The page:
An inspiring, well-organized exposition of ten principles that appear to offer hope for renewal in an era of government decline. Osborne's Laboratories of Democracy (1988) celebrated government innovation at state and local levels; here, the ideas are further developed, with many more examples and a sharper focus. Osborne and Gaebler (the former city manager of Visalia, California) charge that government bureaucracy, created a hundred years ago to combat official corruption, has outlived its usefulness. Since governments are increasingly caught between declining revenues and rising demands for service, the authors call on them to become more ``catalytic,'' ``mission-driven,'' ``customer-driven,'' ``anticipatory,'' ``market-oriented,'' etc. The authors recognize that these terms may have a vaguely threatening ring to many liberals and public employees, but they counter those fears with examples of how the adoption of these principles has resulted in employee empowerment, increased public support, etc. For example, they explain how, when Phoenix forced its trash collectors to compete with private businesses while guaranteeing the collectors' jobs, morale and productivity soared. Most convincing is the way Osborne and Gaebler discuss honestly the most serious potential problems with their proposals--e.g., their refusal to endorse merit pay for individual teachers, which, they admit, may set up cutthroat situations. Analyzing the successful experiments, they provide theory for political scientists to chew on and examples for government officials to consider--e.g., that of Visalia, which uses bonuses to reward groups of employees more often than individuals ``on the theory that individual rewards encourage people to hoard information and compete with one another, while group rewards encourage people to share information and work together.'' Required reading for burned-out civic reformers, and stirring stuff for socially concerned businesspeople. -- Copyright ©1992, Kirkus Associates, LP. All rights reserved. --This text refers to an out of print or unavailable edition of this title.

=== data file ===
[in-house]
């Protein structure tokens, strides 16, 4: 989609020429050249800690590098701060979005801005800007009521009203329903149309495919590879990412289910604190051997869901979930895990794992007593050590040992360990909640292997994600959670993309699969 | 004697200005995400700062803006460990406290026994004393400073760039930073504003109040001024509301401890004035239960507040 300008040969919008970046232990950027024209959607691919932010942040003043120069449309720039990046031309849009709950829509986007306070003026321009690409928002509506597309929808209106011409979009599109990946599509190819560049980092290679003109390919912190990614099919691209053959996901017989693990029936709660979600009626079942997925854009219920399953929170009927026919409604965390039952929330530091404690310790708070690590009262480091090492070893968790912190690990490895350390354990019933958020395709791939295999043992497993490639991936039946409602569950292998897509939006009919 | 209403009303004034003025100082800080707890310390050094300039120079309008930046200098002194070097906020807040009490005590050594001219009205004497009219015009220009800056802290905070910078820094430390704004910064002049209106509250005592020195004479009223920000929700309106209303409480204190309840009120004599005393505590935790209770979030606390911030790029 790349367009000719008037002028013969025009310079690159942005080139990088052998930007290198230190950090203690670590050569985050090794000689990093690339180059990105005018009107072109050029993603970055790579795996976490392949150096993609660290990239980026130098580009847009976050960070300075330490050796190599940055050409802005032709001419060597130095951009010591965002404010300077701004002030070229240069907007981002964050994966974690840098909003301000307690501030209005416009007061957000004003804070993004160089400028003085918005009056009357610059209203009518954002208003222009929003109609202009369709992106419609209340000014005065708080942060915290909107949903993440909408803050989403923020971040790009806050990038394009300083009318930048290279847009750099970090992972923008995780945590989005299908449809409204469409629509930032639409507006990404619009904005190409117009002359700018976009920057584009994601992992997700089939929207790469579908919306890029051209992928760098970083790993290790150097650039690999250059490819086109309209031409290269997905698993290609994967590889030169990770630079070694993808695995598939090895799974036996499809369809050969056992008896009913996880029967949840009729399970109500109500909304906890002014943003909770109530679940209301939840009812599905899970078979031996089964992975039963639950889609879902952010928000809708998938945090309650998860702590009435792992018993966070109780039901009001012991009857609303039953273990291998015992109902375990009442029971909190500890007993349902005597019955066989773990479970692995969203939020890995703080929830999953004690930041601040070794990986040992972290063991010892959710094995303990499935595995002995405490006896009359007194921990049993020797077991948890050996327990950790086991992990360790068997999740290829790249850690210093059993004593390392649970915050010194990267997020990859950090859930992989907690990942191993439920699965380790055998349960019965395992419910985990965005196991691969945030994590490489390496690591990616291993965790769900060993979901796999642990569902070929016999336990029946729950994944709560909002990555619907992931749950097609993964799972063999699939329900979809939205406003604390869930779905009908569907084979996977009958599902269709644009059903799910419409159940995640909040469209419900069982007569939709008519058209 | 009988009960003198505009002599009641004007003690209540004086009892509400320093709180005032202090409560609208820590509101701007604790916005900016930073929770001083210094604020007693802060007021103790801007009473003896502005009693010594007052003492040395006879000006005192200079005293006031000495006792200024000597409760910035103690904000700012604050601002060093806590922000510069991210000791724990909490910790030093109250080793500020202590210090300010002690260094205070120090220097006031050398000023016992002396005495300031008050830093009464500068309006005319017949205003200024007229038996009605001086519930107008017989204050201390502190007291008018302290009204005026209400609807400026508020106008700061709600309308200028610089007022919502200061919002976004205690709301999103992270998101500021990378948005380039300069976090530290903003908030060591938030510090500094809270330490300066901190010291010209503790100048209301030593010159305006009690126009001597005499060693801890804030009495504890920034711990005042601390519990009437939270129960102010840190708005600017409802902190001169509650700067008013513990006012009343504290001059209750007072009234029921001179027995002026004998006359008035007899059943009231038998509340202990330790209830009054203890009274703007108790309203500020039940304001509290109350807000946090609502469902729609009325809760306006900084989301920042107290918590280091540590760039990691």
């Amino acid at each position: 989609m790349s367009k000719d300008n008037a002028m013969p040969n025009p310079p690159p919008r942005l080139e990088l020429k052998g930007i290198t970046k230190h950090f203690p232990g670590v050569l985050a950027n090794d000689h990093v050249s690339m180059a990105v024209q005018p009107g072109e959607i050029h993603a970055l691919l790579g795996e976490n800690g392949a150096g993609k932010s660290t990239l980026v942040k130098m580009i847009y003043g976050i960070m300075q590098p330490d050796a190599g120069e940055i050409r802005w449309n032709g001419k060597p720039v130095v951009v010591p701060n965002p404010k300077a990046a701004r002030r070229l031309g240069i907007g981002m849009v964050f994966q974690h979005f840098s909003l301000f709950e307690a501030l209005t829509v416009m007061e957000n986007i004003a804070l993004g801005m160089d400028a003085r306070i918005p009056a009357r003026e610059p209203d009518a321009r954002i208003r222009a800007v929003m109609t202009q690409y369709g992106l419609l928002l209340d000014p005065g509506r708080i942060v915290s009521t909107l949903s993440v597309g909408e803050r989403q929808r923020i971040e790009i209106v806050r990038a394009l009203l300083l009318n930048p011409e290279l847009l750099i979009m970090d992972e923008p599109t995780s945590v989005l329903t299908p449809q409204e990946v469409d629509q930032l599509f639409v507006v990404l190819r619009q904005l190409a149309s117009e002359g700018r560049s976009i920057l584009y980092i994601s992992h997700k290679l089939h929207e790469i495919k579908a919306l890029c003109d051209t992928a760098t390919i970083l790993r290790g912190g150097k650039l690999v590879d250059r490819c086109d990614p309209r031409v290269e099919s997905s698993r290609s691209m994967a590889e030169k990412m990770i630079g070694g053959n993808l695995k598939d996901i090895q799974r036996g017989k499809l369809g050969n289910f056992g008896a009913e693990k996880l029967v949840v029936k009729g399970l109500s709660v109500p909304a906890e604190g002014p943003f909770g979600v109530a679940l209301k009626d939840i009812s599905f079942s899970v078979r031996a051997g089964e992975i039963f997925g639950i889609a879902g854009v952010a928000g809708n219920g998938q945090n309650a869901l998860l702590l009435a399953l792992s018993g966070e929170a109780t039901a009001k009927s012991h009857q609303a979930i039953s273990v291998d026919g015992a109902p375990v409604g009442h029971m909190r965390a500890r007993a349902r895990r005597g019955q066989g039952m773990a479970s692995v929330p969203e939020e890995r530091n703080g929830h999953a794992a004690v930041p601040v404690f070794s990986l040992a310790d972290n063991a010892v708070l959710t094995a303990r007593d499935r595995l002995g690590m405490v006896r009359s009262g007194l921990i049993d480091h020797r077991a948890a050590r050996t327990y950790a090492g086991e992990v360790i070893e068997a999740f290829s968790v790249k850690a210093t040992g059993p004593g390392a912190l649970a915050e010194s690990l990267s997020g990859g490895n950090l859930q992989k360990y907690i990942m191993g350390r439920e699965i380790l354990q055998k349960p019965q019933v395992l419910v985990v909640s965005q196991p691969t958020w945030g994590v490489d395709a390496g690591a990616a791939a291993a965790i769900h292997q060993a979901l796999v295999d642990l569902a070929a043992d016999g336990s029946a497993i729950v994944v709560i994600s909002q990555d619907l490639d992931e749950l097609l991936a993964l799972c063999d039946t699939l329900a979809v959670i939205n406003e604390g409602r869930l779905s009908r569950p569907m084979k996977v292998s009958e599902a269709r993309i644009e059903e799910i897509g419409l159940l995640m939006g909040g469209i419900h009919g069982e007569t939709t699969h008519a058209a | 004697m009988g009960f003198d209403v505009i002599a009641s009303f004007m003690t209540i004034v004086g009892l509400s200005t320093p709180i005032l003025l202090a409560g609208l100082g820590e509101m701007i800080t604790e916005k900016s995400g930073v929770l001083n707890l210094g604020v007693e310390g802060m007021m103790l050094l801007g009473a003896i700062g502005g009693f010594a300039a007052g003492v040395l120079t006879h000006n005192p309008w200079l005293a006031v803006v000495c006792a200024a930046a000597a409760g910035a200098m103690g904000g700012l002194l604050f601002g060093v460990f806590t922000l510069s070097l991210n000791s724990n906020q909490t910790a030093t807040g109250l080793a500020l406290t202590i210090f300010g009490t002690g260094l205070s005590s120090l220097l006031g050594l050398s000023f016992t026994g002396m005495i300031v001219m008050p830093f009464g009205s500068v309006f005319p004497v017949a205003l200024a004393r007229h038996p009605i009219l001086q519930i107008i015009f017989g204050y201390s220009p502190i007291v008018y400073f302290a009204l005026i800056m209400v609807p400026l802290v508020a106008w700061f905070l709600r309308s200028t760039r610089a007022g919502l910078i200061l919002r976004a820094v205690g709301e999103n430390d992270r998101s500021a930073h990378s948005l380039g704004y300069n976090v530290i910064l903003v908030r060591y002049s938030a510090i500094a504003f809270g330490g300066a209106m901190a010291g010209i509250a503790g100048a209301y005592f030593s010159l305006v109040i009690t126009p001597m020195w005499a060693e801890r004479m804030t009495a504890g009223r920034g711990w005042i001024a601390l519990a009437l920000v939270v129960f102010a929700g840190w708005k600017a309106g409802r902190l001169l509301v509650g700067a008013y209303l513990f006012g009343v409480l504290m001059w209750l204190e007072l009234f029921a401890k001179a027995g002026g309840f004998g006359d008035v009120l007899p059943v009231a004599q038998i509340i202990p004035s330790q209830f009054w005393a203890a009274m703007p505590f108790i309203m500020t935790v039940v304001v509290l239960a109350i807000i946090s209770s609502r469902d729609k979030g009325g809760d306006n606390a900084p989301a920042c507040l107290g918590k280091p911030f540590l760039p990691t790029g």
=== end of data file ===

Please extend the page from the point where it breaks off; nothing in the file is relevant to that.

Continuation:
David Osborne, managing partner of The Public Strategies Group, has served as an advisor to Vice President Al Gore, a consultant to America?s public sector managers and a counselor to leaders worldwide. He lives in Essex, Massachusetts.
This book is getting dated, but is a must read for anyone serious about public policy and government. Read morePublished 10 days ago by Edward J. Barton
Because there is a book that we need actually in the politics and it is a very good book. Really.Published 17 months ago by Andrea Rodríguez Zavala
This is excellent source of information for my research project. Book was promptly sent to me when I purchased it through Amazon. Good job and thank youPublished 22 months ago by Isaac A. Arhin
Skeptically I thought "a book written in the Clinton administration?" It's twenty years old how can it speak to social policy in the new millennium? Read morePublished 23 months ago by jsbrns
Every citizen should read this book the week before they go to the polls to vote, then think really carefully about who they want leading whatever level they are voting for. Read morePublished on July 27, 2013 by OceanCruiser13
After starting to read this book, I couldn't even make it past the preface. It's that bad.
First of all, the author writes that he owes significant intellectual debt to... Read more
Osborne and Gaebler have suffered the "tyranny of the times". Using Osborne and Gaebler's ideas a benefit/cost analysis was used to demonstrate for every dollar spent on youth... Read morePublished on June 11, 2012 by economicGPS
I am glad that i bought a replacement copy as the examples are so fresh and relevant for today. Reading again for information to use in my job.Published on January 15, 2012 by Mike Carter